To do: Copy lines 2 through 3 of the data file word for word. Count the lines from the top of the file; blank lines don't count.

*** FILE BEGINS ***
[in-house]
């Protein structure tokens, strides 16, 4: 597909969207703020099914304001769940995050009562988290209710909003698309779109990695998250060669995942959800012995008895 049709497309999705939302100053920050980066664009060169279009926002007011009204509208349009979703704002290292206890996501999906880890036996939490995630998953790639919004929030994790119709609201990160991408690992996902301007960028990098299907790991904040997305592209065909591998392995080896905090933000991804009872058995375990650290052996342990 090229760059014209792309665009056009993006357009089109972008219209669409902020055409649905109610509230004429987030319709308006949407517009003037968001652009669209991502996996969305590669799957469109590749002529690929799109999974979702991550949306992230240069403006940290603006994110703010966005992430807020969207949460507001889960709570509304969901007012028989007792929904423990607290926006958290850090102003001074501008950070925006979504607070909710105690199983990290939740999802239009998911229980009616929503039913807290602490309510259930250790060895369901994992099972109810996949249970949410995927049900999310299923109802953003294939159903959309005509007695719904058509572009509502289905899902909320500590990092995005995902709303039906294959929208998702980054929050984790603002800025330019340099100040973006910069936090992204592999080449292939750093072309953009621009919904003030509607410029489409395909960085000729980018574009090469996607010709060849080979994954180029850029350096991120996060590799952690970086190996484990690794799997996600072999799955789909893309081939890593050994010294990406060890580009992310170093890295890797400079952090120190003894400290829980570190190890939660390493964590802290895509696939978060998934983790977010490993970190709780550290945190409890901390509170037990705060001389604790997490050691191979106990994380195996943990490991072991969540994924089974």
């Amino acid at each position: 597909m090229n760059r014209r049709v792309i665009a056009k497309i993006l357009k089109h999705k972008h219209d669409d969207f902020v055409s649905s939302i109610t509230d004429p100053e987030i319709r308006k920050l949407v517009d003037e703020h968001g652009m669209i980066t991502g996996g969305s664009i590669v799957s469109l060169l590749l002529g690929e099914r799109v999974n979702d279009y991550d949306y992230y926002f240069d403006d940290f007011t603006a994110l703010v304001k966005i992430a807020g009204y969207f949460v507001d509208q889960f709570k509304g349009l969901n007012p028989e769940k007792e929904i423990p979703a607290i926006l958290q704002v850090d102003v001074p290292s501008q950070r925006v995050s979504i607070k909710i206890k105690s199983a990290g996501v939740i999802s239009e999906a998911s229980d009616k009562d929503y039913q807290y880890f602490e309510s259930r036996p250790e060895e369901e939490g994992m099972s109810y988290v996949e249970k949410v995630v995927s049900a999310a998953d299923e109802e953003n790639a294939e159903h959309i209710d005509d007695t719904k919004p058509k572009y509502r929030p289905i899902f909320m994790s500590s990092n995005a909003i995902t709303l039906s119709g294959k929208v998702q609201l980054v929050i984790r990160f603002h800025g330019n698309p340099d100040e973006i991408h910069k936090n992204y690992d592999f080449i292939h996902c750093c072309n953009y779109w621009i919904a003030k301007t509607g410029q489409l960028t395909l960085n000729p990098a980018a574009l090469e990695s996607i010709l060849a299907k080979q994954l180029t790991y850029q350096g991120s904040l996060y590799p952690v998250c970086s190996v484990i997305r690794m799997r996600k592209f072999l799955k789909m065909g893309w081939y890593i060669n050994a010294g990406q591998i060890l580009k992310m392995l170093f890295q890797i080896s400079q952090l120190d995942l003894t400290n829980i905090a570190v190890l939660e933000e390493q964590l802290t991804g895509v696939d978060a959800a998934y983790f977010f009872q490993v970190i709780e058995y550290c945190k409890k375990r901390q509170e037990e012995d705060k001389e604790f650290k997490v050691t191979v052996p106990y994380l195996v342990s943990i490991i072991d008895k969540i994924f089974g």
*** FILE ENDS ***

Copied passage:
């Protein structure tokens, strides 16, 4: 597909969207703020099914304001769940995050009562988290209710909003698309779109990695998250060669995942959800012995008895 049709497309999705939302100053920050980066664009060169279009926002007011009204509208349009979703704002290292206890996501999906880890036996939490995630998953790639919004929030994790119709609201990160991408690992996902301007960028990098299907790991904040997305592209065909591998392995080896905090933000991804009872058995375990650290052996342990 090229760059014209792309665009056009993006357009089109972008219209669409902020055409649905109610509230004429987030319709308006949407517009003037968001652009669209991502996996969305590669799957469109590749002529690929799109999974979702991550949306992230240069403006940290603006994110703010966005992430807020969207949460507001889960709570509304969901007012028989007792929904423990607290926006958290850090102003001074501008950070925006979504607070909710105690199983990290939740999802239009998911229980009616929503039913807290602490309510259930250790060895369901994992099972109810996949249970949410995927049900999310299923109802953003294939159903959309005509007695719904058509572009509502289905899902909320500590990092995005995902709303039906294959929208998702980054929050984790603002800025330019340099100040973006910069936090992204592999080449292939750093072309953009621009919904003030509607410029489409395909960085000729980018574009090469996607010709060849080979994954180029850029350096991120996060590799952690970086190996484990690794799997996600072999799955789909893309081939890593050994010294990406060890580009992310170093890295890797400079952090120190003894400290829980570190190890939660390493964590802290895509696939978060998934983790977010490993970190709780550290945190409890901390509170037990705060001389604790997490050691191979106990994380195996943990490991072991969540994924089974």
């Amino acid at each position: 597909m090229n760059r014209r049709v792309i665009a056009k497309i993006l357009k089109h999705k972008h219209d669409d969207f902020v055409s649905s939302i109610t509230d004429p100053e987030i319709r308006k920050l949407v517009d003037e703020h968001g652009m669209i980066t991502g996996g969305s664009i590669v799957s469109l060169l590749l002529g690929e099914r799109v999974n979702d279009y991550d949306y992230y926002f240069d403006d940290f007011t603006a994110l703010v304001k966005i992430a807020g009204y969207f949460v507001d509208q889960f709570k509304g349009l969901n007012p028989e769940k007792e929904i423990p979703a607290i926006l958290q704002v850090d102003v001074p290292s501008q950070r925006v995050s979504i607070k909710i206890k105690s199983a990290g996501v939740i999802s239009e999906a998911s229980d009616k009562d929503y039913q807290y880890f602490e309510s259930r036996p250790e060895e369901e939490g994992m099972s109810y988290v996949e249970k949410v995630v995927s049900a999310a998953d299923e109802e953003n790639a294939e159903h959309i209710d005509d007695t719904k919004p058509k572009y509502r929030p289905i899902f909320m994790s500590s990092n995005a909003i995902t709303l039906s119709g294959k929208v998702q609201l980054v929050i984790r990160f603002h800025g330019n698309p340099d100040e973006i991408h910069k936090n992204y690992d592999f080449i292939h996902c750093c072309n953009y779109w621009i919904a003030k301007t509607g410029q489409l960028t395909l960085n000729p990098a980018a574009l090469e990695s996607i010709l060849a299907k080979q994954l180029t790991y850029q350096g991120s904040l996060y590799p952690v998250c970086s190996v484990i997305r690794m799997r996600k592209f072999l799955k789909m065909g893309w081939y890593i060669n050994a010294g990406q591998i060890l580009k992310m392995l170093f890295q890797i080896s400079q952090l120190d995942l003894t400290n829980i905090a570190v190890l939660e933000e390493q964590l802290t991804g895509v696939d978060a959800a998934y983790f977010f009872q490993v970190i709780e058995y550290c945190k409890k375990r901390q509170e037990e012995d705060k001389e604790f650290k997490v050691t191979v052996p106990y994380l195996v342990s943990i490991i072991d008895k969540i994924f089974g």